In the context of the Vaccine Injury Table, “complication” is understood to have its medical meaning, “[a] morbid process or event occurring during a disease which is not an essential part of the disease, although it may result from it.” Abbott v. Sec'y of Dep't of Health & Hum. Servs., 27 Fed. Cl. 792, 794 (1993) (citing Stedman's Medical Dictionary 336 (25th ed. 1990), aff'd in pertinent part, remanded in part, 19 F.3d 39 (Table) (Fed. Cir. 1994)); see also Parsley v. Sec'y of Health & Hum. Servs., No. 08-781V, 2011 WL 2463539, at *16 (Fed. Cl. Spec. Mstr. May 27, 2011) (defining “complication” for purposes of the severity requirement as “ ‘disease or diseases concurrent with another disease’ or as ‘the concurrence of two or more diseases in the same patient’ ” (quoting Dorland's Illustrated Medical Dictionary 404 (31st ed. 2007))). These medical definitions characterize complications as “diseases” and “morbid processes.” Read together, “residual effects” and “complications” appear to both refer to conditions within the patient, with “residual effects” focused on lingering signs, symptoms, or sequelae characteristic of the course of the original vaccine injury, and “complications” encompassing conditions that may not be “essential part[s] of the disease” or may be outside the ordinary progression of the vaccine injury.
Read in context, “residual effects” is focused on effects within the patient, particularly lingering signs and symptoms of the original vaccine injury. B.W.'s testing did not fall into this category. The tests revealed B.W. had no lingering symptoms or recurrence of thrombocytopenic purpura. And although Petitioner contends that the testing itself was a “residual effect,” there has been no showing or argument that it was detrimental to B.W.'s health such that it might qualify under § 300aa-11(c)(1)(D)(i) as a “residual effect” or a “complication” of thrombocytopenic purpura.
The legislative history accords with this interpretation. See Flowers v. Sec'y of Dep't of Health & Hum. Servs., 49 F.3d 1558, 1560 (Fed. Cir. 1995) (“Our statutory interpretation begins with the language of the statute itself, which must ordinarily be regarded as conclusive absent a clearly expressed legislative intent to the contrary.” (citing Consumer Prod. Safety Comm'n v. GTE Sylvania, Inc., 447 U.S. 102, 108, 100 S.Ct. 2051, 64 L.Ed.2d 766 (1980))). The elimination of the $1,000 requirement as a standalone option under § 300aa-11(c)(1)(D) and the accompanying legislative history illustrate Congress's intent to require changes within the patient.
The 1987 amendment “eliminate[d] ․ eligibility for persons who incur expenses in excess of $1,000 but do not suffer ongoing disabilities” and are not “seriously injured.” H.R. Rep. No. 100-391, pt. 1, at 699 (1987) (emphases added). Injuries and disabilities are detrimental changes within the patient. Further, Congress contrasted “ongoing disabilities” with expenses in excess of $1,000. Unlike ongoing disabilities, expenses are decidedly external effects more clearly meant to encompass the detriments of ongoing monitoring. With its 1998 amendment, Congress wrote expenses out of the severity requirement altogether, indicating our analysis should focus on the vaccine injury and its medical consequences.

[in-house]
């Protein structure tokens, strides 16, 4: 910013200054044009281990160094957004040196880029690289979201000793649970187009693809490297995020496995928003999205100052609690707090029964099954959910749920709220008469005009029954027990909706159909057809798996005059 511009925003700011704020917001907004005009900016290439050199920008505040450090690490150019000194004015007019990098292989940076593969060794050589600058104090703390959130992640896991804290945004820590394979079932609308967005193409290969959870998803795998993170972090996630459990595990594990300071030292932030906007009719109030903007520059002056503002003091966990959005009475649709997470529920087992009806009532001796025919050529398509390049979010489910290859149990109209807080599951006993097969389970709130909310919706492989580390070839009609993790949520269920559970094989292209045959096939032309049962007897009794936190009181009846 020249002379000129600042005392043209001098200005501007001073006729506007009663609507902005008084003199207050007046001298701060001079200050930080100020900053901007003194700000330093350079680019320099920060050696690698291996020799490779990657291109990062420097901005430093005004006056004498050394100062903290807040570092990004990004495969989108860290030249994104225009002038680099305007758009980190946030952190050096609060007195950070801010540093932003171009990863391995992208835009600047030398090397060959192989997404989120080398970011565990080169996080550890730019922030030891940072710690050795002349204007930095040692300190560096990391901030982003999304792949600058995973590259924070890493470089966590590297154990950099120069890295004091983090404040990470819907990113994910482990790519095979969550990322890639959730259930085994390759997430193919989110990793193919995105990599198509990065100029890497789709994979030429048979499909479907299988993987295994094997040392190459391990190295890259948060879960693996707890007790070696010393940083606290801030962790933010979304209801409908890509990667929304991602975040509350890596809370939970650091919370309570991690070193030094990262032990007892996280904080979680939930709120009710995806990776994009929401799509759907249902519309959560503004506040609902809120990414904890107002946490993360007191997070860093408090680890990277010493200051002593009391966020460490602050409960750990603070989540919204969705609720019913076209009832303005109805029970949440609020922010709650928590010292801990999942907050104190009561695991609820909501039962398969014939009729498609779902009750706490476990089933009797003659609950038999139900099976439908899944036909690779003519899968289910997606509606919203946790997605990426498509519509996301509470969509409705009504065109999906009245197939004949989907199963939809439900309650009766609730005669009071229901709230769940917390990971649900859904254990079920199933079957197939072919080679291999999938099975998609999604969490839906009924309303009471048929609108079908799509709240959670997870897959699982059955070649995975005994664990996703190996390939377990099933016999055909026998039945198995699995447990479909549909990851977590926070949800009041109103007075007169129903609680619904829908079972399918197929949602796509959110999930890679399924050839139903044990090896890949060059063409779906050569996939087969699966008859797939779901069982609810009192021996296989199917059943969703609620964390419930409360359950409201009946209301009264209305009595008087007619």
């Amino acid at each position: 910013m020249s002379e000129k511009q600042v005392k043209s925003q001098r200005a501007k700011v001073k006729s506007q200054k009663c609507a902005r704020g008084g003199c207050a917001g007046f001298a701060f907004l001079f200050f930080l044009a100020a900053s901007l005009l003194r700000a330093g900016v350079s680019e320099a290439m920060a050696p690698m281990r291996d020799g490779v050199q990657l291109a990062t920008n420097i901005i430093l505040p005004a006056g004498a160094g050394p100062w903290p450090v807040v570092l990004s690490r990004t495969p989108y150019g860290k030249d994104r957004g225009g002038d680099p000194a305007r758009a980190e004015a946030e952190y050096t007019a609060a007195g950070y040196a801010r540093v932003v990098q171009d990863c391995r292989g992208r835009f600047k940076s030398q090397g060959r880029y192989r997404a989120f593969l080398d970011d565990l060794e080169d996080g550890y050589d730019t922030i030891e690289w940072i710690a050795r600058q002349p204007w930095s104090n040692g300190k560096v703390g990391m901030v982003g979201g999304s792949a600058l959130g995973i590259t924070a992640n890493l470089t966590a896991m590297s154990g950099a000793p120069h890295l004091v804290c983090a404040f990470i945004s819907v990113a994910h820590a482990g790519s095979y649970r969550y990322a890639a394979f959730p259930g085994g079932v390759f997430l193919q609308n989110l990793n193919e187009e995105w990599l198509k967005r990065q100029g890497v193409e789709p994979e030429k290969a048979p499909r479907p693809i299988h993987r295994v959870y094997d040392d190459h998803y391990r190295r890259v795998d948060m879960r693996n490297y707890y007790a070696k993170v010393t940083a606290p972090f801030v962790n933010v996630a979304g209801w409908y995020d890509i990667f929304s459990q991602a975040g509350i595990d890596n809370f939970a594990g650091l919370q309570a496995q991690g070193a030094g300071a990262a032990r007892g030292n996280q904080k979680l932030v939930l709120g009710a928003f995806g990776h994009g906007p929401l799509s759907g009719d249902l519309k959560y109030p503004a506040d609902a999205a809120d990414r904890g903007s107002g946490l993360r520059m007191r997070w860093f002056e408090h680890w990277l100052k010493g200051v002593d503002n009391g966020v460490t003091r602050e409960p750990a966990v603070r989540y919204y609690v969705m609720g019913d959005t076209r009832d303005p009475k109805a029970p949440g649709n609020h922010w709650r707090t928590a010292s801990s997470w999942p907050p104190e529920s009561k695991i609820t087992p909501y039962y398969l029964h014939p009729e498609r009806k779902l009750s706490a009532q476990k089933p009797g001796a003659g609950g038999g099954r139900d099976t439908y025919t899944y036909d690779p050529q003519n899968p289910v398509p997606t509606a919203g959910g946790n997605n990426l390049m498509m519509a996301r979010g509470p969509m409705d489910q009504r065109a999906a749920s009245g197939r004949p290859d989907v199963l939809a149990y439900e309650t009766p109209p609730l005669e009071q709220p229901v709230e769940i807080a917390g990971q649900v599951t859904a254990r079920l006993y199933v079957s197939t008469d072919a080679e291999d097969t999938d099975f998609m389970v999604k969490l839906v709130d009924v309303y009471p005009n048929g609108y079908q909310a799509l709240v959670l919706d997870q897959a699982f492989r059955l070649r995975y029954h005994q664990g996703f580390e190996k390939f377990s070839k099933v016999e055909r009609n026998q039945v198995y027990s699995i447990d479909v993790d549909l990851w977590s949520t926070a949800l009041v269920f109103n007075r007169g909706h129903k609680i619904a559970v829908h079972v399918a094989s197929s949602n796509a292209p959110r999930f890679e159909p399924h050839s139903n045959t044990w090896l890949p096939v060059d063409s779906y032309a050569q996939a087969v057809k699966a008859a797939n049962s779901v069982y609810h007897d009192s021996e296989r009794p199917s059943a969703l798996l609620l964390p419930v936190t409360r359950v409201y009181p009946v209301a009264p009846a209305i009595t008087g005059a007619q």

By pairing “suffer” with “ongoing disability” and equating that with being “seriously injured,” Congress further demonstrated that it intends the word “suffered” to require painful or otherwise detrimental effects. And like its use in the text of the statute, the repeated use of the word “suffer” in the 1987 report and the stated intent to limit compensation to only those individuals who are “seriously injured from taking a vaccine,” H.R. Rep. No. 100-391, pt. 1, at 699 (1987), show that the types of residual effects contemplated by the statute do not encompass relatively non-invasive testing.
B.W.'s relatively non-invasive ongoing monitoring is neither an “ongoing disability” nor indicative that he “suffered” or was “seriously injured” within Congress's intended meaning of the severity requirement. B.W. did not suffer ongoing disabilities from his vaccine and in fact was not shown to have suffered any lingering somatic effects at all after six months.
We do not disturb existing case law holding that a course of treatment lasting longer than six months can be a “residual effect.” See H.S. v. Sec'y of Health & Hum. Servs., No. 14-1057V, 2015 WL 1588366 (Fed. Cl. Spec. Mstr. Mar. 13, 2015) (holding that restriction on physical activity after a concussion, which was medically necessary to prevent further consequences, was a residual effect); Faup v. Sec'y of Health & Hum. Servs., No. 12-87V, 2015 WL 443802 (Fed. Cl. Spec. Mstr. Jan. 13, 2015) (holding that an individual's chronic arthritis was a residual effect even though it was well-controlled by medication). During a long course of treatment, the patient generally has some lingering condition such that symptoms will likely recur if the treatment were stopped. Otherwise, the long course of treatment would not be necessary.